Our study results suggest that a personalized provider report card can be utilized in the ambulatory care setting to increase the number of appropriate patient referrals to pharmacy for type 2 diabetes protocol management. Moreover, pharmacist-led protocols can allow providers to spend additional time with patients to manage other acute and chronic disease states.

Because several studies have shown a reduction in healthcare costs associated with type 2 diabetes and an improvement in A1c levels for patients enrolled in pharmacist-managed diabetes programs, it is imperative to determine the preferred method of implementing collaborative drug therapy management protocols to increase the number of patients referred for pharmacy services. Optimizing the ability of pharmacists to manage more patients with chronic diseases via collaborative drug therapy management protocols has the potential to affect healthcare outcomes positively.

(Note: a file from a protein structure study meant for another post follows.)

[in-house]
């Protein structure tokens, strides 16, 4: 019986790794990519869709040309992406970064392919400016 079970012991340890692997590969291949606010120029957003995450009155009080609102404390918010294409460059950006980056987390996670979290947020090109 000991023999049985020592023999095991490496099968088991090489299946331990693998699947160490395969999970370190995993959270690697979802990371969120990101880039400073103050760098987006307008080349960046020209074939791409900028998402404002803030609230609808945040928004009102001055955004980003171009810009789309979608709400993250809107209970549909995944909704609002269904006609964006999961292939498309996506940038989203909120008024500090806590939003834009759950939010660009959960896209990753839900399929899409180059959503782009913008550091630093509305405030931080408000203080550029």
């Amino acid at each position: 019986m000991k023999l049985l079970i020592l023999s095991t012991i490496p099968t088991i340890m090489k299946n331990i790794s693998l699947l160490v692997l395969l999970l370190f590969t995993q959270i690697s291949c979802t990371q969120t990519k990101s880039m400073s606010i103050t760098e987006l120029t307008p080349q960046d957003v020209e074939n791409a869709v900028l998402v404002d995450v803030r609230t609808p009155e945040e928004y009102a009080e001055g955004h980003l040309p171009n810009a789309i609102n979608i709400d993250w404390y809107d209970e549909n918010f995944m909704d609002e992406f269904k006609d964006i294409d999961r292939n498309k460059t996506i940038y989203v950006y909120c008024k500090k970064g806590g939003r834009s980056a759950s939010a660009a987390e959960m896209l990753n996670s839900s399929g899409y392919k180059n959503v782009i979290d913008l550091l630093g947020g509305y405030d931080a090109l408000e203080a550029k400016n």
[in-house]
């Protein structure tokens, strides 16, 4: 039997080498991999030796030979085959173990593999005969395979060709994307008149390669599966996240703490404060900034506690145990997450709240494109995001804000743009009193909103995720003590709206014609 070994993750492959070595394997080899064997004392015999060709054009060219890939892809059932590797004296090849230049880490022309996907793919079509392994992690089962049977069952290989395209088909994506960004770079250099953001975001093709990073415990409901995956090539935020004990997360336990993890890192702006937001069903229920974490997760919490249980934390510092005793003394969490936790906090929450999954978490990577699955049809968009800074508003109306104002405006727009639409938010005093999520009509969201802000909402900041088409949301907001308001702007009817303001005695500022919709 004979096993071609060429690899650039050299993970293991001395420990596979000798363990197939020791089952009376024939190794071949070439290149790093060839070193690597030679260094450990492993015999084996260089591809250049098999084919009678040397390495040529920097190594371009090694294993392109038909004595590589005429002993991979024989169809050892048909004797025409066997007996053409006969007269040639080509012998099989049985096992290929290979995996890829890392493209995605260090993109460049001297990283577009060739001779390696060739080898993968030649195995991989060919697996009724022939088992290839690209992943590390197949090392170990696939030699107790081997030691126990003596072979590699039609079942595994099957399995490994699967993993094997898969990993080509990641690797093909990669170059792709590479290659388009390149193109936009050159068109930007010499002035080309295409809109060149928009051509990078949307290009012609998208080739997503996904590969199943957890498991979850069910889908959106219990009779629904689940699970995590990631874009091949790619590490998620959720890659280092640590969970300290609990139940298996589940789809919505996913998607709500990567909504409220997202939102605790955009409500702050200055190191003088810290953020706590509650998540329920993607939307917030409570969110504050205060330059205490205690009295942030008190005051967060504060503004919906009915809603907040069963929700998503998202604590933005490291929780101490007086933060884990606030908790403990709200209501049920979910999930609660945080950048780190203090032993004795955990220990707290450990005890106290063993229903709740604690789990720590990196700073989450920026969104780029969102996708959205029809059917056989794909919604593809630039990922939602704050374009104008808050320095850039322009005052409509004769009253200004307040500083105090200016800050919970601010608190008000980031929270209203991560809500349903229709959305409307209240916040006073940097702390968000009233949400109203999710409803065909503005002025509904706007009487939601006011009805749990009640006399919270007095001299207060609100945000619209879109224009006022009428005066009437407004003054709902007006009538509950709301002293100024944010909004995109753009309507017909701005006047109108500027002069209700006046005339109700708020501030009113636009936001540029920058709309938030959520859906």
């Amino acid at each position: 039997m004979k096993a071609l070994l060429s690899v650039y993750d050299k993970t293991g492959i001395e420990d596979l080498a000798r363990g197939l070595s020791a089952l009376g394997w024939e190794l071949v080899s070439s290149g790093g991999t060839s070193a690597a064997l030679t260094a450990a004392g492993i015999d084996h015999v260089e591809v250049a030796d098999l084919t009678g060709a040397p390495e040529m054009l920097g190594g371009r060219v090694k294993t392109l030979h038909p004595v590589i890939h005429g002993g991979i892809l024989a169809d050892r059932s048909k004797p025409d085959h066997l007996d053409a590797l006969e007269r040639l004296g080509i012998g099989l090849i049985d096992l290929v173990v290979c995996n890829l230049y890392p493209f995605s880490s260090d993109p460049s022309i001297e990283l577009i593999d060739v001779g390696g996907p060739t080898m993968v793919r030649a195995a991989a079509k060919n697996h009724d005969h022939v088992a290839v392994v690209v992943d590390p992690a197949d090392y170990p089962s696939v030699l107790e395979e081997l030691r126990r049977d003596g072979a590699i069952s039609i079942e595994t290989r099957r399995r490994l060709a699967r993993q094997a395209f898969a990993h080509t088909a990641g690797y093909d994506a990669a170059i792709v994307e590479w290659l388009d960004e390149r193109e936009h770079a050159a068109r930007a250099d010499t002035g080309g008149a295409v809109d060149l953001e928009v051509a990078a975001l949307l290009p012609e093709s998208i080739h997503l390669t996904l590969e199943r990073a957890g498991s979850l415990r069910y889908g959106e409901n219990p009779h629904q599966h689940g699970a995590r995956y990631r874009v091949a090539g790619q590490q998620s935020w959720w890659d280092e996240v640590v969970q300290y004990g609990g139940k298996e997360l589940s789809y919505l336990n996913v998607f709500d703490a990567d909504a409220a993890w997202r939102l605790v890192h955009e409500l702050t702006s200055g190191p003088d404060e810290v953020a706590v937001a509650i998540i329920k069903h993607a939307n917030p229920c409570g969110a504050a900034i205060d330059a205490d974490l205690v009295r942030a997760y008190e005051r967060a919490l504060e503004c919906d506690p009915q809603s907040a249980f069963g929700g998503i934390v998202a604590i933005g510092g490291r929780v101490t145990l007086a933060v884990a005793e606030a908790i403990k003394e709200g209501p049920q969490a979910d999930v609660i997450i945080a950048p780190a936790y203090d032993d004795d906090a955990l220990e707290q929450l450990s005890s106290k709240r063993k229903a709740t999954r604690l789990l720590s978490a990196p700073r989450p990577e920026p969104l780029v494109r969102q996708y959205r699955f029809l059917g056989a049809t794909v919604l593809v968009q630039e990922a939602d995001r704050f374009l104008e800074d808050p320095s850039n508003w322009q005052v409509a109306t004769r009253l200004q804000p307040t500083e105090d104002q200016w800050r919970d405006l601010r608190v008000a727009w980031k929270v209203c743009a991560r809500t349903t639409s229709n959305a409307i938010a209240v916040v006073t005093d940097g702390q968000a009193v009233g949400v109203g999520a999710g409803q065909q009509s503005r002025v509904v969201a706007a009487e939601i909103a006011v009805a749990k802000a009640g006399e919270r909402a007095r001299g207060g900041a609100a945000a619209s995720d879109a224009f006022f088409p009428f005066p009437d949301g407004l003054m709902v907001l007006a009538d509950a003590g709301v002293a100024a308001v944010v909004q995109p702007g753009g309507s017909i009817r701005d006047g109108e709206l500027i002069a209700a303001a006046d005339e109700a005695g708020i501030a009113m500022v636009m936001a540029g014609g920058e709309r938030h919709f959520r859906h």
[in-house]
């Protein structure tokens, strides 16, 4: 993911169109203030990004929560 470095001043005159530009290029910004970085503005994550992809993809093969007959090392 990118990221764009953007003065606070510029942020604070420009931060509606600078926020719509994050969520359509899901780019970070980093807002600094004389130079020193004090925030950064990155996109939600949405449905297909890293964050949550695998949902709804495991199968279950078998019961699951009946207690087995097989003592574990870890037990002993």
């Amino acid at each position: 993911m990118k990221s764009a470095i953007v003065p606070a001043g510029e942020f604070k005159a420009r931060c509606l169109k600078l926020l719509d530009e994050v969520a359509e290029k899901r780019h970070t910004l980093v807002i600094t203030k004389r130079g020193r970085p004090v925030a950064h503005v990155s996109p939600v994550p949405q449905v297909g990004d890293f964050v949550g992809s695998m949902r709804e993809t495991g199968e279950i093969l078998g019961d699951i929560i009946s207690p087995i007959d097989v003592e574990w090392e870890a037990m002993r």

Future studies should be conducted within the same clinic, for a longer duration, and with a greater number of patients, and should assess healthcare outcomes, such as reductions in A1c levels, hospitalizations, and emergency department visits. The studies should also assess patient satisfaction with pharmacist-led collaborative drug therapy management protocols.

Author Disclosure Statement

Dr Al-Omar, Dr Anderson, Dr Cizmic, and Dr ­Vlasimsky have no conflicts of interest to report.